Cover

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Frontmatter

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Contents

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p. vii

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Preface

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pp. ix-xii

In December 1993, those of us in academic medicine were amazed to learn that two of the country's premier teaching hospitals, the Massachusetts General Hospital and the Brigham and Women's Hospital in Boston, were merging. How did these hospitals, so proud of their histories and traditions and fierce competitors since the Brigham opened in 1913,...

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Chapter 1. Introduction

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pp. 1-13

This is a book about the merging of six of America's leading teaching hospitals, where the faculties of five of the country's most distinguished medical schools instruct their students and trainees in clinical medicine. The force driving the mergers was economic, and the name of the force was managed care....

Part 1. Partners

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pp. 15-17

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Chapter 2. Formation

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pp. 19-53

On Tuesday, January 5, 1993, Dr. Daniel C. Tosteson, dean of the Harvard Medical School, convened the first meeting of the Harvard Medical Planning Group, a committee of 15 charged with uniting the five Boston hospitals where Harvard students receive their clinical instruction. Three doctors and executives - the chairman of the board of trustees,...

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Chapter 3. Development

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pp. 54-112

As 1994 began, the founders of the union of the Brigham and Women's and Massachusetts General Hospitals proceeded to structure the merger and find a name for their new creation. The boards of trustees had accepted the concept of the merger early in December 1993....

Part 2. NewYork-Presbyterian

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pp. 113-118

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Chapter 4. Formation

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pp. 119-168

The view through the windows in the office of Dr. William T. Speck on the fourteenth floor of the Atchley Building* of the Columbia-Presbyterian Medical Center faces the broad expanse of the Hudson River and New Jersey to the west and the length of Manhattan Island to the south. The view to the north showed Speck his deeply troubled responsibility, the...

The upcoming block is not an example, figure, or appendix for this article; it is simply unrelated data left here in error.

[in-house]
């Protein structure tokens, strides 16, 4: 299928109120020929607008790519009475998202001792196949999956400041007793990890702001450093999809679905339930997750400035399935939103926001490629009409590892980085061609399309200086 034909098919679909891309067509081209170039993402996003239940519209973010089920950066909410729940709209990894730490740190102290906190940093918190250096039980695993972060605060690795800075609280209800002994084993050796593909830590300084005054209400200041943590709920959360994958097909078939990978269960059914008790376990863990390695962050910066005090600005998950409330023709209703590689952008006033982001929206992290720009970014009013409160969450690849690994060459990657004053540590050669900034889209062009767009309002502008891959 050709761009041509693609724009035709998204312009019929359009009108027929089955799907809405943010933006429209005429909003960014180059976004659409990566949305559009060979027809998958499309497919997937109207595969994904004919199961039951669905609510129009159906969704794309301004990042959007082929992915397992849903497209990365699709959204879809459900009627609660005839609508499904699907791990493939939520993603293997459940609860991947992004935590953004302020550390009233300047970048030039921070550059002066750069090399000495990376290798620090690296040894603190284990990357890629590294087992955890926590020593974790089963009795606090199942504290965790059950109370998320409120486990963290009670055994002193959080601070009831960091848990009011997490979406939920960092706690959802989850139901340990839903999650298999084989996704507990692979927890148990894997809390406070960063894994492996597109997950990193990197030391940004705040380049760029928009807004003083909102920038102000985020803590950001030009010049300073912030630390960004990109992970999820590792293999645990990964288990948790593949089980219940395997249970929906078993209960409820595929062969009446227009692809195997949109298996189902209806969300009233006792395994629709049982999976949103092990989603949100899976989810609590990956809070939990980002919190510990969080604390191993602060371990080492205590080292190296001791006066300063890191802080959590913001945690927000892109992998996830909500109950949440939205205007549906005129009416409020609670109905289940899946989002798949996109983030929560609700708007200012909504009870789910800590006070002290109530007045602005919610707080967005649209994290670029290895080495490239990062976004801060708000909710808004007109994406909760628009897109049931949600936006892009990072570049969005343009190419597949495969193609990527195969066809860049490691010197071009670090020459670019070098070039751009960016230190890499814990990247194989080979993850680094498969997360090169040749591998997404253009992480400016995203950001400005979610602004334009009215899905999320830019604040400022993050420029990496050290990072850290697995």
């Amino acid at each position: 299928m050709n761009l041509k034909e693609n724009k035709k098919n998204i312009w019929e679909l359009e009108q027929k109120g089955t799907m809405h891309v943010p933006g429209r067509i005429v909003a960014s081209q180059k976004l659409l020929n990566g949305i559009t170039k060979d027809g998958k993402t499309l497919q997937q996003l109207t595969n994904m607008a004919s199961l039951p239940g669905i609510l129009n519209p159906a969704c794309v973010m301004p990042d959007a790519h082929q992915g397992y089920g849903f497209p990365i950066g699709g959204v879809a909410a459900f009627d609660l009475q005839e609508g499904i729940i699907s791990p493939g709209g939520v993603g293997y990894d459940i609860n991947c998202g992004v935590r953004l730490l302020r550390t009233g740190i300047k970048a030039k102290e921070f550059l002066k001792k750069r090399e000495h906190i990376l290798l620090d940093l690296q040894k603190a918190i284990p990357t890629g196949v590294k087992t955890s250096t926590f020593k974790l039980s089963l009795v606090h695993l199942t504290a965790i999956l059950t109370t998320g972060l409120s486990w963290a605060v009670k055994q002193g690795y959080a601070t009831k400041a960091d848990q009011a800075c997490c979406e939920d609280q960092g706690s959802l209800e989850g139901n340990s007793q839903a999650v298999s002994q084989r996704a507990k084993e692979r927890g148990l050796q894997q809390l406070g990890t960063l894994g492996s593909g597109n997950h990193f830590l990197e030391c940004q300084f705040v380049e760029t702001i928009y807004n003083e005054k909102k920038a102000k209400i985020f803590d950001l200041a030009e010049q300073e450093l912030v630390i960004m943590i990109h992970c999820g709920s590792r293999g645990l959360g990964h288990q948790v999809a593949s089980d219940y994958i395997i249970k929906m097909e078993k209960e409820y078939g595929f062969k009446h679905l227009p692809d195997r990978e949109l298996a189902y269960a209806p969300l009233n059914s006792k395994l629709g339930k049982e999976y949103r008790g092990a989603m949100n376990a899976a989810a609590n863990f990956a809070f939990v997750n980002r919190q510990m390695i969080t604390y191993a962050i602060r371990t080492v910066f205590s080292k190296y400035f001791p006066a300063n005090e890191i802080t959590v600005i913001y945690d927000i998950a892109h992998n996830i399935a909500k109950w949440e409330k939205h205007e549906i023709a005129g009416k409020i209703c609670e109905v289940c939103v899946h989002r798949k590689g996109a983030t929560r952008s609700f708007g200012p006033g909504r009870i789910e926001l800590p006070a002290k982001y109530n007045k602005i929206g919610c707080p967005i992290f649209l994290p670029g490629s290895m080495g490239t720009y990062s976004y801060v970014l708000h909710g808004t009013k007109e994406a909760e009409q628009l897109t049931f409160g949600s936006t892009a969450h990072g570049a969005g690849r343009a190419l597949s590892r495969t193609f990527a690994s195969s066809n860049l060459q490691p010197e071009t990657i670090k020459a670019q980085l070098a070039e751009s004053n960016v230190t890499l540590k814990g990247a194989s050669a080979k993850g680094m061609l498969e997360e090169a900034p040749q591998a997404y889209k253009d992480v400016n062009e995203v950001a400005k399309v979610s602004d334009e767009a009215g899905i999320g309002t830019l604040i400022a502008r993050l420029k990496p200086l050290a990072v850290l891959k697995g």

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Chapter 5. Development

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pp. 169-258

Having accepted the concept of merging their institutions in June 1996, the governors of the Society of the New York Hospital and the trustees* of the Presbyterian Hospital in the City of New York and their executives spent the next 18 months clearing up the many legal, financial, and regulatory requirements for the new hospital. The founders eschewed...

Part 3. UCSF Stanford

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pp. 259-263

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Chapter 6. Formation

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pp. 265-326

In April of 1995, Gerhard Casper, president of Stanford University, and Dr. Joseph B. Martin, chancellor of the University of California-San Francisco, took their renowned "walk in the woods."* Casper and Martin, who were attending a meeting of the California Business Higher Education Forum in Palm Springs, discussed how they could share more...

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Chapter 7. Development

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pp. 327-409

Before the merged corporation was officially established on November 1, 1997, UCSF Stanford Health Care had acquired headquarters of its own but not at either UCSF or Stanford. "There had to be firewall between UCSF and the UCSF Stanford, which mustn't be viewed as a shadow of the University of California," says Bruce Wintroub, the recently...

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Chapter 8. Conclusions

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pp. 411-440

"The big picture" in the merger scene, suggests Dr. Kenneth I. Shine, president of the Institute of Medicine in the National Academy of Sciences, "is driven by the effort of the teaching hospitals to dominate the market" in their communities. Despite what the consultants say, "saving money by consolidation turns out to be a minor plus. The leaders of...

References

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pp. 441-469

Index

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pp. 471-487